Over the decades I've seen/used/(and in one case, co-written) textbooks, designed for many different types of learning paradigms.

One of those paradigms there's a "Teacher's Edition", which - and this inspires no confidence in the educational system, whatsoever - contains the answers to all the exercises, that the student edition omits.

Another, some of the answers are in the back of the book, but not all. (can't recall, maybe just a random sampling, or omitting the "too easy" and "extra credit" ones)
 
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  • #18
vanhees71
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Well, without "teacher solution books" the teachers are even more lost than the students. I had a highschool teacher who claimed we had wrong answers in a test, but there were several of us having the same answer, which would be quite improbable if the answer were really wrong. Arguing with the teacher we calculated everything in great detail on the black board. After that she admitted that it sounds right, but she cannot tell with certainty. She had another answer to the question in her teacher's solution book! It ended up with asking another teacher at our school about his opinion, and it turned out we were right. So whenever you write a textbook at least provide correct answers to the teachers, because otherwise many may be lost!
 
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  • #19
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Well, without "teacher solution books" the teachers are even more lost than the students. I had a highschool teacher who claimed we had wrong answers in a test, but there were several of us having the same answer, which would be quite improbable if the answer were really wrong. Arguing with the teacher we calculated everything in great detail on the black board. After that she admitted that it sounds right, but she cannot tell with certainty. She had another answer to the question in her teacher's solution book! It ended up with asking another teacher at our school about his opinion, and it turned out we were right. So whenever you write a textbook at least provide correct answers to the teachers, because otherwise many may be lost!
Sounds like a really bad high school teacher.
 
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  • #20
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@Math_QED I actually want to give the teacher some credit. When confronted with an issue she didn't understand, she admitted to the students that she wasn't sure, sought clarification from someone who knew, and then communicated her finding to her students. This seems to be exactly the right course of action (as opposed to pretending to know that she's right, etc.).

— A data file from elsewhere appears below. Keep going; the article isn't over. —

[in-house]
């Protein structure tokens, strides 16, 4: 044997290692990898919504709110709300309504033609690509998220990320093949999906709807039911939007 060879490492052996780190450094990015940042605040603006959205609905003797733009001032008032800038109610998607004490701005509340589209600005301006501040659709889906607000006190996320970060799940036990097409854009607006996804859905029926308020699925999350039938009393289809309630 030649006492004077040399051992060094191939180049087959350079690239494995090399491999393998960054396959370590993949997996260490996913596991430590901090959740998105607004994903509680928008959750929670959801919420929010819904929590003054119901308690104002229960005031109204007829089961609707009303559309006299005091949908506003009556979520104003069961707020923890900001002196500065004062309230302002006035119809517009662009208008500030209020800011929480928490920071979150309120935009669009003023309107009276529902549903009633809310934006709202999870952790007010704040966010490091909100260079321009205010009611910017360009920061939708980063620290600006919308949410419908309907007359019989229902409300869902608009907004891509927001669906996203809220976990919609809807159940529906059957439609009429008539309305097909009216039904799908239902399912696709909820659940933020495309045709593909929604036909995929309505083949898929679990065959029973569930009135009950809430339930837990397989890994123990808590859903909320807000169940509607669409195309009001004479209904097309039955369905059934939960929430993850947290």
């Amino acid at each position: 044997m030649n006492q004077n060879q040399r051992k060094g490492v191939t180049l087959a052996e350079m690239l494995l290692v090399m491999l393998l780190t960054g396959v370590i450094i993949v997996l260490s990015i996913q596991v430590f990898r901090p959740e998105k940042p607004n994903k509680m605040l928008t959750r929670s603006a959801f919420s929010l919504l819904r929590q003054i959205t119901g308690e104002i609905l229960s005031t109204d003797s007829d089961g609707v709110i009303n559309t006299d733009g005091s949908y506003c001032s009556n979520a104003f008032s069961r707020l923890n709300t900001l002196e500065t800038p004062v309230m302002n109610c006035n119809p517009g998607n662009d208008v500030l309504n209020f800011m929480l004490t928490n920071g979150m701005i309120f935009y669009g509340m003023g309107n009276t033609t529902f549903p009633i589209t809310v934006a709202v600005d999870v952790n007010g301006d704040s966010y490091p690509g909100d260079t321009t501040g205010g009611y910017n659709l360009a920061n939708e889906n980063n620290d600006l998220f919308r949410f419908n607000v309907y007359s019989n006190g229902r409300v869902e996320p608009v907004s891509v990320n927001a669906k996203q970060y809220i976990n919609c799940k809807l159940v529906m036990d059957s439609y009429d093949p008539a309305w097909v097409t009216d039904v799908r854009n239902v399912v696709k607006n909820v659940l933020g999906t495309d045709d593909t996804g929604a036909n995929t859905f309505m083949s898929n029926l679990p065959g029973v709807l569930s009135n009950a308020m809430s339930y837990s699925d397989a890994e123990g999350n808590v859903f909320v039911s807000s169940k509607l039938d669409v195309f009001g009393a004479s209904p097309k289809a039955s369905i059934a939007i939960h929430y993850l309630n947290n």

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  • #21
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@Math_QED I actually want to give the teacher some credit. When confronted with an issue she didn't understand, she admitted to the students that she wasn't sure, sought clarification from someone who knew, and then communicated her finding to her students. This seems to be exactly the right course of action (as opposed to pretending to know that she's right, etc.).
Yes, that's the right course of action but if you can't solve a problem without a book, why do you expect students can solve it without the book?
 
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  • #22
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She apparently thought that she understood the problem, and then realized she was mistaken. I'd forgive this as human error. I've had several professors assign problems with errors, and I certainly don't judge their teaching ability (or mathematical understanding) on it.
 
  • #23
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Many teachers are excellent teachers even if they can not answer all the questions. Some of the best teachers I ever saw were people that I never asked, or cared, whether they were excellent in the subject matter.
 
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  • #24
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but there were several of us having the same answer, which would be quite improbable if the answer were really wrong.
You have never seen students do problems the same wrong way before? I suggest you give them a marble rolling down an inclined plane. A good number will solve it with conservation of energy, but will neglect rotational energy.
 
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  • #25
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@Vanadium 50 Even worse, I was TAing an analysis class a few years ago. The textbook is widely used and someone had posted solutions for its exercises online. One of the posted solutions had an error, and many students in my class reproduced the incorrect solution. I was pretty disheartened when I figured out what happened...